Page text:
Its strange how quickly some urban myths and common misconceptions can spread. Unfortunately, most of them are much slower to correct. One, however, seems to have corrected itself in a relatively short time – the link between the Apple computer logo and Alan Turing.
First of all, what is the connection? The tragic end to Turing’s life was caused by his homosexuality. More accurately, it was caused by British society’s attitudes to homosexuality. After Turing was arrested and convicted for gross indecency he was given a choice – imprisonment, or organo-therapy. Turing chose the latter.
Organo-therapy involved the injection and ingestion of female hormones, notably oestrogen. Research into this treatment was basic and not extensively tested. Turing became, in effect, a guinea pig. But it was also thought that it would lead to a lessening of mental activity. Having his body altered was bad enough, but Turing also had to face the reality of a stagnation in his mental capacity.
Although Turing carried on vital research, mostly into morphogenesis (the presence of mathematical patterns in nature, of which I’ll write more about in November), he became more depressed by his treatment, both medical and personal, and decided to commit suicide.
Who knows why he chose to inject an apple with cyanide and eat it. Some have suggested he got the idea from a scene in Disney’s “Snow White and the Seven Dwarves”, which he’d seen a short time beforehand. Turing was found on 8th June, 59 years ago this morning, with the half-eaten apple near his bed.
It is no wonder that the lgbt community began to link the manner of his death to the Apple logo.
The familiar Apple logo with a bite out of it first appeared in 1977. In those days of glam rock and post 60s psychedelic design the logo was originally depicted in rainbow colours (shown here), not, as Jean-Louis Gasée (former Apple executive) said “in the wrong order”, but in the correct order starting with green at the top to emphasise the green leaf. In a world of bright logos and branding this first Apple logo became an instant hit with consumers.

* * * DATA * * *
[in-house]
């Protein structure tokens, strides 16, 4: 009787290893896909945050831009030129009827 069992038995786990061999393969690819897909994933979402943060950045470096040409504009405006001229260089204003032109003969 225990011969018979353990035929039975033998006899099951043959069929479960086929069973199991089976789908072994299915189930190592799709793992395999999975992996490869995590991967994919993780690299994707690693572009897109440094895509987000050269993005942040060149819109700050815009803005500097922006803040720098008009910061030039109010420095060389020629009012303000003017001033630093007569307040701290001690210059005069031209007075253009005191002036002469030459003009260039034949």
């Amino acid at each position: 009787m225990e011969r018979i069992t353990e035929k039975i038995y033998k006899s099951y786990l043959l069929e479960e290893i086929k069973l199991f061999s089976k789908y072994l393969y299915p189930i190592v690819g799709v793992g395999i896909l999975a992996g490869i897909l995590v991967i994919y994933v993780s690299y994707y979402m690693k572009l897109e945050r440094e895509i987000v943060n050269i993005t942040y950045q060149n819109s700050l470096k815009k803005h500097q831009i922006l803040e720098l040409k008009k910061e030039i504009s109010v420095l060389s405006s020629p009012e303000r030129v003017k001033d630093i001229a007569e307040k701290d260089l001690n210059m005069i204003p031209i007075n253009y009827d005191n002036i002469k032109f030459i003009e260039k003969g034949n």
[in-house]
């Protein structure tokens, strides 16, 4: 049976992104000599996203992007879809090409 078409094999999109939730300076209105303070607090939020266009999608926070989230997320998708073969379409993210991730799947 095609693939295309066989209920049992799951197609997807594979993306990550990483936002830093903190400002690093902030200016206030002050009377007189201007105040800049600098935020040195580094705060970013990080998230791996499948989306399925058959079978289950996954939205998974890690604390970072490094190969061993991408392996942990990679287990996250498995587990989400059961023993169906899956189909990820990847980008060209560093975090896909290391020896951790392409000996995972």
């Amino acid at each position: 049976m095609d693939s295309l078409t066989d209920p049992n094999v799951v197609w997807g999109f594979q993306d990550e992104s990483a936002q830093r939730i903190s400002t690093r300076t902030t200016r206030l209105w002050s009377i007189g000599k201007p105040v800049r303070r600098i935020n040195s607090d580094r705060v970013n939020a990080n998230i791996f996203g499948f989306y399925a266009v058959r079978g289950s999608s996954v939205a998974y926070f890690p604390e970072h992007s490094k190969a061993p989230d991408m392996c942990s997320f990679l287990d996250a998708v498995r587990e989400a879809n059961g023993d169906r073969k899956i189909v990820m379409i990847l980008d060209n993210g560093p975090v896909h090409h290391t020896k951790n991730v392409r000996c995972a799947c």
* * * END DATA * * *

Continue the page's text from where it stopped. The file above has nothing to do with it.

But why an apple? The answer comes from the company’s first logo in 1976.
In a retro design by Ronald Wayne that looks more like a Victorian bookplate than a logo, the figure of Sir Isaac Newton is shown sitting under his apple tree, a solitary apple highlighted on a branch.
’s famous work on rainbows automatically inspired Rob Janoff to come up with the rainbow apple (the rainbow and Newton , an asexual and probably gay-inclined man, will be mentioned again in October – my meteorology month). Newton
The bite from the apple logo was only introduced after it was remarked that the fruit could easily be mistaken for a tomato or cherry. So the bite (nothing to do with computer bytes) was added (or was it taken away?).
The rainbow apple logo was used up to 1997, when design had moved away from psychodelia and into simpler shapes. What could be more simpler than turning the apple into monochrome.
The urban myth of Alan Turing’s death inspiring the Apple logo, although relatively short-lived, still lingers in people’s minds. So much so, that as recently as last year an apple with a bite was used on the cover of a biography of Turing. It remains one of those ironic connections between unrelated ideas that the human mind so often makes – seeing links and patterns in things that aren’t there. Turing, with his pioneering work on morphogenesis, may well have been amused.
Perhaps Turing would be even more amused by the fact that the Chief Executive Officer of Apple, Tim Cook, is an openly gay man and one of the most influential men on the planet.